Next day, Etta thought about what happened. It seemed unreal and much less scary now the sun was shining through the windows and the house was full of busy noises.
She heard the shower. Spoons clinking against cereal bowls. Mom reminding Amon to pack rulers and drawing compass for his geometry class. It was about time for Etta to get up and get ready for school, too.
She decided not to worry about last night happenings anymore. And even if she hadn’t decided that way, she’d probably forget very soon, because she had much more exciting things on her mind.
Like fractions. Or the Solar system. Or the concept of temperature with positive and even more fascinating negative numbers. Etta’s little, curious head just couldn’t stop thinking about these things, so it was easy for her to forget about everything else.
She would never admit it in front of other kids, but she loved going to school. The lessons were really interesting. She liked homework, too, even unpopular mathematical exercises. Doing homework after school with Seth was kind of like a hobby for her. She sometimes peeked into Seth’s assignments and got all excited to see polygons, poems and pictures of ancient civilizations. She just couldn’t wait to learn about that stuff.
Seth was her companion most of the time. He didn’t talk much and was always so focused on his work that it was almost scary. He also disliked other kids, especially noisy ones. But all those qualities made him a great homework buddy. Even Tori sometimes joined them to work on her homework, and she often stayed around to have a friendly dance-off with Etta.
But she was not as studious as her twin sister and most of the time, she prefered playing outside with Amon and the ever-growing group of their friends.
Etta didn’t mind it, though. She rather went outside with Aunt Devi. Devi was patient and wise, she taught her where to catch frogs and how to distinguish between valuable medical herbs and useless forest weed.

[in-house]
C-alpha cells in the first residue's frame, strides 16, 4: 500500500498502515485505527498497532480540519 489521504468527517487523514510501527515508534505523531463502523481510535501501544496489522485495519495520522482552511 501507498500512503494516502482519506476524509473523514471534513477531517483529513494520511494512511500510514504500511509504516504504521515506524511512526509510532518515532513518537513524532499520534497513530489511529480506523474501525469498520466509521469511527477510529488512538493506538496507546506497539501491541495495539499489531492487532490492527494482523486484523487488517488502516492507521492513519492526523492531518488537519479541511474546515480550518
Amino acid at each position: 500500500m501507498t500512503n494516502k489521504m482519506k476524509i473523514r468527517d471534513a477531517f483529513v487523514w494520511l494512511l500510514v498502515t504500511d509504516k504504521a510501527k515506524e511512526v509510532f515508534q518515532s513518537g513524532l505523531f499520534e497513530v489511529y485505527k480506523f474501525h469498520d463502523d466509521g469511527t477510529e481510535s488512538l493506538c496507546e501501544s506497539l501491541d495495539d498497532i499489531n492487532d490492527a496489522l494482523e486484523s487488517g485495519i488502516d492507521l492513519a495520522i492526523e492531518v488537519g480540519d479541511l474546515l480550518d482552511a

Together, they walked around Willow Creek and looked for fossils and sparkly stones and treasure maps. Etta always pretended Aunt Devi was a famous archaelogist and she was her scholarly, trusty sidekick. (Although in reality, Devi was the one to do all the explaining, of course.)
And so, days were passing by very quickly for her, simply because time flies when one’s having fun.
Two or three weeks after the incident, Etta was walking around the house. It was Saturday. Tori and Amon were in the park, Aunt Devi was working and Seth had one of his weird moods again and didn’t let her play with the chemistry table. Etta was wondering what to do next, when she heard strange noises from the kitchen.
It was her father. He was making dinner.
“No, cupcake, not at all,” Chris laughed as he stirred the pasta, “she’s taking a bath. I’m cooking because I want to surprise her.”
Etta was losing no time and ran out to the garden. She found the tomatoes really quickly, but parsley got her worried.
She looked at the plants carefully, but she couldn’t recognise them all. Some of them appeared to be crosses of many different types. Little Etta was clueless.
Luckily, she was smart, so she quickly came up with the solution – she’d look it up in the book! Aunt Devi always adviced: “When in doubt, read!” So she ran back inside, straight into boys’ room and took out Aunt Devi’s old book about plants.
She started reading the description, when suddenly something seemed to be moving between the beds.
She instictivelly flinched and looked that way, but she saw nothing.
Still, she decided to finish the article about parsley in the kitchen, with her father nearby.
Not that she was a coward, but something peculiar was happening and she wanted to have a witness, just in case more strange events occured.
She also spent that night in her parents’ bed with her mama (for the same reasons, of course.)